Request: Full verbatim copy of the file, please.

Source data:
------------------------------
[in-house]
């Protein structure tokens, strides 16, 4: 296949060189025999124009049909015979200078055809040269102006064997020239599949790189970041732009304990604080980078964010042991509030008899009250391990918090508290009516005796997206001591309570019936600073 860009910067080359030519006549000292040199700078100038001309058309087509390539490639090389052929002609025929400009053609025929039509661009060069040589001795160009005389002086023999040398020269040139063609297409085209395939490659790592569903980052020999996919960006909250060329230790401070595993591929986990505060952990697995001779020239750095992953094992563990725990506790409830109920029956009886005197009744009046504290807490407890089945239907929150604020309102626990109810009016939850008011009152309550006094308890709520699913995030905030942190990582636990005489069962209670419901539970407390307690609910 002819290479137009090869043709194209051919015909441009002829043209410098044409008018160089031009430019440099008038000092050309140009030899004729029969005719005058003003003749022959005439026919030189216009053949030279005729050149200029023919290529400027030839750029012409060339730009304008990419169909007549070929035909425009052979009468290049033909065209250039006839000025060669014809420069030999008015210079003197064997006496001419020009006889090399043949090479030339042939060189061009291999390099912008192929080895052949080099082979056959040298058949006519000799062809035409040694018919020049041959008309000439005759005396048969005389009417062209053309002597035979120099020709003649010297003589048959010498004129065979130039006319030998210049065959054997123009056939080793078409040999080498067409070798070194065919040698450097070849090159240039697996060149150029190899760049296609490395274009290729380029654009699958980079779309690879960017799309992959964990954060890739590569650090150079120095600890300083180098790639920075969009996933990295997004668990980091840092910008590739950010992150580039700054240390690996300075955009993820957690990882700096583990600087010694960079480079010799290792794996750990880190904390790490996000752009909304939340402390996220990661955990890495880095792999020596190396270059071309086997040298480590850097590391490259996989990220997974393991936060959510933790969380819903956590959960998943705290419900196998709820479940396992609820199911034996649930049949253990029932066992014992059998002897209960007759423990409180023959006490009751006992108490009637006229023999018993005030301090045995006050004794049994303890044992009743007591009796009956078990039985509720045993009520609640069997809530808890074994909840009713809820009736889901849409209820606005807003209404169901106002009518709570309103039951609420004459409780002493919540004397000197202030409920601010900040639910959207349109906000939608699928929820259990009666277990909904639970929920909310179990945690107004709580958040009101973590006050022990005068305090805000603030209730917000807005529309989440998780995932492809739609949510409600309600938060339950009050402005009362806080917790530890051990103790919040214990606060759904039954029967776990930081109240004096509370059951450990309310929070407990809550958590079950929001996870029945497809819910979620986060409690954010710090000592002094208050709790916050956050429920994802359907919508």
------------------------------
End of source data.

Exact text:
[in-house]
């Protein structure tokens, strides 16, 4: 296949060189025999124009049909015979200078055809040269102006064997020239599949790189970041732009304990604080980078964010042991509030008899009250391990918090508290009516005796997206001591309570019936600073 860009910067080359030519006549000292040199700078100038001309058309087509390539490639090389052929002609025929400009053609025929039509661009060069040589001795160009005389002086023999040398020269040139063609297409085209395939490659790592569903980052020999996919960006909250060329230790401070595993591929986990505060952990697995001779020239750095992953094992563990725990506790409830109920029956009886005197009744009046504290807490407890089945239907929150604020309102626990109810009016939850008011009152309550006094308890709520699913995030905030942190990582636990005489069962209670419901539970407390307690609910 002819290479137009090869043709194209051919015909441009002829043209410098044409008018160089031009430019440099008038000092050309140009030899004729029969005719005058003003003749022959005439026919030189216009053949030279005729050149200029023919290529400027030839750029012409060339730009304008990419169909007549070929035909425009052979009468290049033909065209250039006839000025060669014809420069030999008015210079003197064997006496001419020009006889090399043949090479030339042939060189061009291999390099912008192929080895052949080099082979056959040298058949006519000799062809035409040694018919020049041959008309000439005759005396048969005389009417062209053309002597035979120099020709003649010297003589048959010498004129065979130039006319030998210049065959054997123009056939080793078409040999080498067409070798070194065919040698450097070849090159240039697996060149150029190899760049296609490395274009290729380029654009699958980079779309690879960017799309992959964990954060890739590569650090150079120095600890300083180098790639920075969009996933990295997004668990980091840092910008590739950010992150580039700054240390690996300075955009993820957690990882700096583990600087010694960079480079010799290792794996750990880190904390790490996000752009909304939340402390996220990661955990890495880095792999020596190396270059071309086997040298480590850097590391490259996989990220997974393991936060959510933790969380819903956590959960998943705290419900196998709820479940396992609820199911034996649930049949253990029932066992014992059998002897209960007759423990409180023959006490009751006992108490009637006229023999018993005030301090045995006050004794049994303890044992009743007591009796009956078990039985509720045993009520609640069997809530808890074994909840009713809820009736889901849409209820606005807003209404169901106002009518709570309103039951609420004459409780002493919540004397000197202030409920601010900040639910959207349109906000939608699928929820259990009666277990909904639970929920909310179990945690107004709580958040009101973590006050022990005068305090805000603030209730917000807005529309989440998780995932492809739609949510409600309600938060339950009050402005009362806080917790530890051990103790919040214990606060759904039954029967776990930081109240004096509370059951450990309310929070407990809550958590079950929001996870029945497809819910979620986060409690954010710090000592002094208050709790916050956050429920994802359907919508």